Pop Quiz: Knowing your heart disease and stroke risk

Pop Quiz: Knowing your heart disease and stroke risk

Are you controlling those health factors within reach?

For men, heart disease and stroke together are responsible for nearly 30 percent of all deaths in the U.S., and many of those are preventable. Every man out there should be aware of the health dangers that can lead to heart disease or stroke. While some contributing factors for stroke and heart disease are outside of a man’s control, there are many that are controllable. To lower their risk, all men should measure their personal risk factors and—with the help of a doctor—minimize or control those factors that are within reach.

1) What are the risk factors that contribute to heart disease and stroke that are out of a man’s control?

  1. Age
  2. Gender
  3. Heredity (Including Race)
  4. Having suffered a heart attack or stroke in the past
  5. All of the Above

2) True or False: Stroke rates are higher for men than women at younger ages.

 

3) What is the leading cause of death of men in the U.S.?

  1. Stroke
  2. Cancer
  3. Heart Disease
  4. Unintentional Injuries

4) Which of the following are risk factors for heart disease and stroke that can be controlled?

  1. Bad habits like smoking and alcohol consumption
  2. Health issues like high blood pressure, high cholesterol, and diabetes
  3. Wellness issues like obesity and physical activity
  4. A diet that is high in fat, salt, and cholesterol
  5. All of the Above

5) After what age does the risk of a stroke double every decade a person is alive?

  1. 45
  2. 65
  3. 55
  4. 75

6) True or False: A man’s race affects his chances of suffering from heart disease or having a stroke.

 

7) What are steps a man can take to decrease his risk of stroke or heart disease?

  1. Following a healthy lifestyle, such as eating a healthy diet and exercising regularly
  2. Quitting the use of tobacco products
  3. Drinking alcohol only in moderation
  4. Seeing a doctor regularly for check-ups
  5. All of the Above

8) What is a man’s goal for Total Cholesterol in order to reduce his risk of heart disease or stroke?

  1. Under 200 mg/dL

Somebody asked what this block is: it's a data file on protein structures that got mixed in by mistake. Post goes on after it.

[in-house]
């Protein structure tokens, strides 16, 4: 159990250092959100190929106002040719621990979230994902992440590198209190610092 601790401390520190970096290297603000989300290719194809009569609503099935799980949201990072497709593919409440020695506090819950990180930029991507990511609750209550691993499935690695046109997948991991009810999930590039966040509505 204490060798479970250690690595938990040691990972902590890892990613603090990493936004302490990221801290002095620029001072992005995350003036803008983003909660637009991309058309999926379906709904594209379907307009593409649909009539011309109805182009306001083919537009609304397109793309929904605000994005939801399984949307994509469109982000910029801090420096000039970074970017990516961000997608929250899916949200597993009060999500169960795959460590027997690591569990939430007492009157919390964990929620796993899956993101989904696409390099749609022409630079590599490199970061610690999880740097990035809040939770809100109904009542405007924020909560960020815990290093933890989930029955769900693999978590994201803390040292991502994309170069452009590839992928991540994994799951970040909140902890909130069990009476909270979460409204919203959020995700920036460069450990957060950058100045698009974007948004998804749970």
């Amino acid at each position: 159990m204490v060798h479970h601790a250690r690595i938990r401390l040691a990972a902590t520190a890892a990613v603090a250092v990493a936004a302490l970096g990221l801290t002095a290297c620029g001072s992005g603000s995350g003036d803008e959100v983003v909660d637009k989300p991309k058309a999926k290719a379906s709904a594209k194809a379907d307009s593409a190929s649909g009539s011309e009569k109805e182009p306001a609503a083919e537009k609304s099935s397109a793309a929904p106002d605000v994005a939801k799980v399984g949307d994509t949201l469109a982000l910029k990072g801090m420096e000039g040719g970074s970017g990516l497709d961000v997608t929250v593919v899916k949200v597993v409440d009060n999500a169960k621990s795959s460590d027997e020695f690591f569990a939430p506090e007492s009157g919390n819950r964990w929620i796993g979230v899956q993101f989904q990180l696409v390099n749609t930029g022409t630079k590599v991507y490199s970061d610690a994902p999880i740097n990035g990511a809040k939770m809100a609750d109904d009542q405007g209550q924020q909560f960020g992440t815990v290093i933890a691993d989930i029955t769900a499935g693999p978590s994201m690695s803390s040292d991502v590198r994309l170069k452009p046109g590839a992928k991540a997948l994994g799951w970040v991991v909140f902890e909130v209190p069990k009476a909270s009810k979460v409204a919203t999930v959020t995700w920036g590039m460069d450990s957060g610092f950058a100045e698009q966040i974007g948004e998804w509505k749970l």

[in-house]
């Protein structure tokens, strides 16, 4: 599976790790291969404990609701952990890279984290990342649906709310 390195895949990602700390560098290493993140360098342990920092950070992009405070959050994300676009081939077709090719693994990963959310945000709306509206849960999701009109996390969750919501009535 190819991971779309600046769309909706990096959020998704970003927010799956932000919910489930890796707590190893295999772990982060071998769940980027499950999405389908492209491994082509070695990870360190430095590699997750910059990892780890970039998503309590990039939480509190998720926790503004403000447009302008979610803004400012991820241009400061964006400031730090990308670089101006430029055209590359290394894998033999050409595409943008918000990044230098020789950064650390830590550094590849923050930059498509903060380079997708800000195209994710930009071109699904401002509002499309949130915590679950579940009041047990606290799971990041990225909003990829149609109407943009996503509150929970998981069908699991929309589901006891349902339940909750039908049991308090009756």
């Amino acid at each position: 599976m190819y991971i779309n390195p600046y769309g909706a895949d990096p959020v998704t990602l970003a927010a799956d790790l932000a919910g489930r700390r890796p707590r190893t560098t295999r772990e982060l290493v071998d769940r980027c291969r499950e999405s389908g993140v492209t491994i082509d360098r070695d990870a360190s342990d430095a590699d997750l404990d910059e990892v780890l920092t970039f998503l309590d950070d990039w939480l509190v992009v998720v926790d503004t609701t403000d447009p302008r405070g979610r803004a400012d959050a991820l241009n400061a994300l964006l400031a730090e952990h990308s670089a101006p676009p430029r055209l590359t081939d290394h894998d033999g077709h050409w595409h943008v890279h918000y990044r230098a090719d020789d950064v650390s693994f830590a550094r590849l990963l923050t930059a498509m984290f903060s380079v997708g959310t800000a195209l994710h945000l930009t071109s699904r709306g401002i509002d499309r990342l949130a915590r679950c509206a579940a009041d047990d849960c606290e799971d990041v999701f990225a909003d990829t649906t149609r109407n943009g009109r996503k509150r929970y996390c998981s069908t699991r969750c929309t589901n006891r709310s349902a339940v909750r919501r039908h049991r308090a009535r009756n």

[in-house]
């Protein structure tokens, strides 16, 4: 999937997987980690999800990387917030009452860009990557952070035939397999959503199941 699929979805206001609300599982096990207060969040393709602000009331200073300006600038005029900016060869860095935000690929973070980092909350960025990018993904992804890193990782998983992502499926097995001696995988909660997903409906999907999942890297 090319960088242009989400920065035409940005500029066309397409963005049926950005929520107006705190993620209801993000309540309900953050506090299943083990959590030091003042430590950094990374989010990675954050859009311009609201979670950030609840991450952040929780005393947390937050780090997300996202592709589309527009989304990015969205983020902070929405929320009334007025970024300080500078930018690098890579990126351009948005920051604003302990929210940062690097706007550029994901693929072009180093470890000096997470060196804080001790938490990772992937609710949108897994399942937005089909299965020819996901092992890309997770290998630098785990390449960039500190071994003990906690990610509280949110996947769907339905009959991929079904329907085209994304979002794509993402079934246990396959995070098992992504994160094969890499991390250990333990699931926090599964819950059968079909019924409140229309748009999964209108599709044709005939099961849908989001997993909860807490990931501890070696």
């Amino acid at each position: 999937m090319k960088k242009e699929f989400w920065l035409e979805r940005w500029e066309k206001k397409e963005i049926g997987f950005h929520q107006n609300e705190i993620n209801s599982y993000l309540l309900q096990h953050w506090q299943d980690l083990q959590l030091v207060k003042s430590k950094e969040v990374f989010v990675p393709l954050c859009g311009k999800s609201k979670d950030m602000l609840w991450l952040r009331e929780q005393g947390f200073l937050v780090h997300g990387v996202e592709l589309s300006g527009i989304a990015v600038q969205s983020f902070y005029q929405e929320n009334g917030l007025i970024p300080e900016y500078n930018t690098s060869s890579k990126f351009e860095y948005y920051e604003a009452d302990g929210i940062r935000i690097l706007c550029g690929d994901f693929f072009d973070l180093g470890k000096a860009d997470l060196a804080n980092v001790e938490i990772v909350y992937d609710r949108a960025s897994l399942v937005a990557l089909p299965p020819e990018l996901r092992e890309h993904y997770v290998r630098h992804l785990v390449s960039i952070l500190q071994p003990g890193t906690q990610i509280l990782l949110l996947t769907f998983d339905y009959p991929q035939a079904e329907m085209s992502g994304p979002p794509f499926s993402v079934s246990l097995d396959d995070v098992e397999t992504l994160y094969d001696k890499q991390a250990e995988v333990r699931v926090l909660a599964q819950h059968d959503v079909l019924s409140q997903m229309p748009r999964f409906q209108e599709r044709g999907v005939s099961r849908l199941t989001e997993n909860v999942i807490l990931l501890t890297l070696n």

2. Over 200 mg/dL
  3. Exactly 200 mg/dL
  4. None of the Above

9) What is an unproven—though likely—contributing factor to the risk of heart disease and stroke?

  1. Employment
  2. Stress
  3. Marital Status
  4. Children

10) True or False? Having a heart attack does not increase the risk of having a stroke in the future.

 

Resources: Information provided by everydaychoices.org, the National Stroke Association, and the Centers for Disease Control and Prevention.

ANSWERS

Answer 1: E) All of the Above. According to everydaychoices.org, there are four risk factors for heart disease and stroke that are unchangeable and uncontrollable. The more risk factors a man has, the greater the chances of suffering a stroke or heart attack.

Answer 2: True. According to the National Stroke Association, while women suffer more strokes than men overall, men are more likely than women to have a stroke at a young age.

Answer 3: C) Heart Disease. According to the latest data (2010) from the CDC, heart disease is the leading cause of death in all males; Stroke is the fifthleading cause of death.

Answer 4: D) All of the Above. Some contributing factors for heart disease and stroke risk are controllable.

Answer 5: C) 55. The NSA maintains that the risk of stroke doubles every 10 years after age 55.

Answer 6: True. African Americans have a higher risk of heart disease and stroke, as do Mexican Americans, American Indians, native Hawaiians, and some Asian Americans. There are many reasons for the higher risk, such as higher rates of obesity and diabetes.

Answer 7: E) All of the Above. It is important to manage those contributing factors that are controllable, especially if a man has one or more uncontrollable factors, such as a family history of heart disease or stroke.

Answer 8: A) Under 200 mg/dL. A man’s doctor will also assess “good” (HDL) and “bad” (LDL) cholesterol levels, as well as triglyceride levels.

Answer 9: B) Stress. Although science has not yet proven a direct connection, unhealthy levels of stress likely increase a man’s risk of developing heart disease or having a stroke.

Answer 10: False. Having either a heart attack or a stroke greatly increases a man’s chances of having a stroke in the future.

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